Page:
Drink of the Week: Puttin' on the Bix
Veering off Montgomery onto Gold Street, a little, almost nondescript alley, feels like slipping into a hidden passageway. Walking along it I get the thrill of being in on a secret, what I imagine was half the fun of Prohibition-era speakeasies. The tidy little street doesn't stand out for any particular reason, except for the neon sign that marks the entrance to Bix. It may not be a secret, but the dramatic shift from street to 1930's jazz joint sure feels like one.
Lou Bustamante The Sazerac at Bix
Bix drips with elegance, the two-story dining room, plush and dark; with lively jazz music energizing the room with so much vigor you half expect the chairs to start doing a jig. The dramatically backlit bar draws me in to pull up a stool at the long and polished mahogany slab crowned with an big metal punch bowl filled with crushed ice, that serves to chill the glassware.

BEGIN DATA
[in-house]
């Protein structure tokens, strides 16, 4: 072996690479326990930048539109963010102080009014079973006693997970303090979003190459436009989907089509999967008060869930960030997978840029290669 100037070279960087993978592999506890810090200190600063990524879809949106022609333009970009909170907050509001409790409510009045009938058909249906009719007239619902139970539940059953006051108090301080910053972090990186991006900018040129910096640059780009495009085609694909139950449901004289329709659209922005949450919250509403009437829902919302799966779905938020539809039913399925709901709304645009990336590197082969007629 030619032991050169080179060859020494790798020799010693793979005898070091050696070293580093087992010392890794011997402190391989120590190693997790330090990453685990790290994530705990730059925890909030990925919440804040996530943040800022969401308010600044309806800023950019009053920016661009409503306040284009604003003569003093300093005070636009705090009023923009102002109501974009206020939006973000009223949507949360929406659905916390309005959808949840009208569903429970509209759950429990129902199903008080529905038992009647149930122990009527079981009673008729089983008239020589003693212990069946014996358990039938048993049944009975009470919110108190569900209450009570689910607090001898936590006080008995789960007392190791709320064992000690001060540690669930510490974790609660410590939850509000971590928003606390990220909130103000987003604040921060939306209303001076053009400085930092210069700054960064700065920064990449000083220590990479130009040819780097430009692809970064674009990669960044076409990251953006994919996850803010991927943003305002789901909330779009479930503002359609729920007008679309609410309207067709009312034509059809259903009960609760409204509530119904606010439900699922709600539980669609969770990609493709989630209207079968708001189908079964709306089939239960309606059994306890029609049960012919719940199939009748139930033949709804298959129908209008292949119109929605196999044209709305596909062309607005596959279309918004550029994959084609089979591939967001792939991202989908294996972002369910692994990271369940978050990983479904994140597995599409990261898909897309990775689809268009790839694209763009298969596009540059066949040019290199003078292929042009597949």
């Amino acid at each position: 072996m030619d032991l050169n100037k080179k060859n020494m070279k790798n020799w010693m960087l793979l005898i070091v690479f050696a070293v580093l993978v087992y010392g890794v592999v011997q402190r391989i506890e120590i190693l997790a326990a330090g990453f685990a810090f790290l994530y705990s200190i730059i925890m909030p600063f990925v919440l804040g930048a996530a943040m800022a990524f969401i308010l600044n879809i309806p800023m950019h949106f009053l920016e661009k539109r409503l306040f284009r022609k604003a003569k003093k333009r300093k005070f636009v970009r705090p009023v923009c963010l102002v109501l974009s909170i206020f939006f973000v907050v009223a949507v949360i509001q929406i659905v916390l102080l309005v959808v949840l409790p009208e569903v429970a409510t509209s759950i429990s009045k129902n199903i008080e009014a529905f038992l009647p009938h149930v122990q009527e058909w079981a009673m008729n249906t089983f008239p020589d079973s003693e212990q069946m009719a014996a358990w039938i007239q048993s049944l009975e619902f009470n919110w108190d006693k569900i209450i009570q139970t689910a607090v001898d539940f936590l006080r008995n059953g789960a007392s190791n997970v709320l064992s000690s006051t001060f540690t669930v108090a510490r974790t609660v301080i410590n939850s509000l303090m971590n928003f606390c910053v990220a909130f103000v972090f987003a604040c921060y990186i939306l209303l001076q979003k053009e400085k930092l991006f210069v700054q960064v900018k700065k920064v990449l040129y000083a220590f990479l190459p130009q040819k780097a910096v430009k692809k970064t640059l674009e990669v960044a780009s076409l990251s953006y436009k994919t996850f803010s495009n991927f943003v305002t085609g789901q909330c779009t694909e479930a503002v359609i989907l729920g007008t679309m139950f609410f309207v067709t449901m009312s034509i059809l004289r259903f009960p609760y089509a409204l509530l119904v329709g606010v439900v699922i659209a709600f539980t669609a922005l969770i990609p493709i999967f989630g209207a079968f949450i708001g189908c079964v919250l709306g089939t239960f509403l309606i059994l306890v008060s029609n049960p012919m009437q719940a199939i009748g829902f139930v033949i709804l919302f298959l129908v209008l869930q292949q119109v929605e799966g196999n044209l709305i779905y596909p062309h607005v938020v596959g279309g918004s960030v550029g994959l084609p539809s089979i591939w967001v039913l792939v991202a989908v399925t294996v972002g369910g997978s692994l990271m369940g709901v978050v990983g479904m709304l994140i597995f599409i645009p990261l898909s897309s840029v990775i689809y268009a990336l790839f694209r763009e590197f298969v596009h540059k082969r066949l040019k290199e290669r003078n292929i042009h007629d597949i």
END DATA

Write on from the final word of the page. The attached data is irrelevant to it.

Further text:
Lou Bustamante The Sidecar
There are a few drinks of their own invention on the list, but the focus of the menu is classics like the Sidecar ($13, Germain-Robin Brandy, Pierre Ferrand Dry Curacao, lemon, sugar rim), and the Sazerac ($11, Templeton Rye, Herbsaint, Peychaud's Bitters, Angostura Bitters) feels the most appropriate in the space.
The feel of the place is prohibition era, and it makes sense to enjoy the Sazerac made with spirit with a bootlegging history, Templeton Rye. The "brand name" came from the city, Templeton (Carroll County, Iowa) that was renown for the whiskey the farmers there produced during Prohibition and was widely distributed and enjoyed at Chicago's finest speakeasies. The current iteration claims to use the same recipe made back then, making it the experience even more era-correct.
While some bars offer escape from the everyday with a comfortable place to sit and a good drink, Bix escape includes both space and time. The entrance to the 1930's only requires a quick turn onto Gold Street.
2 oz. Templeton Rye Whiskey
Dash of Herbsaint Liqueur
2 Dashes of Peychaud's Bitters
Dash of Angostura Bitters
1 Sugar cube
Lemon peel twist garnish
Place sugar cube into a mixing glass. Add 2 dashes Peychaud bitters and 1 dash Angostura bitters to soak sugar. Rinse a well chilled martini glass with the Herbsaint, and set aside. Add Templeton Rye Whiskey to bitters soaked sugar, add ice, then shake (yes, hold on to your suspenders, and shake) and strain into prepared glass. Garnish with the twist and serve.
Bix Restaurant, 56 Gold (at Montgomery), 433-6300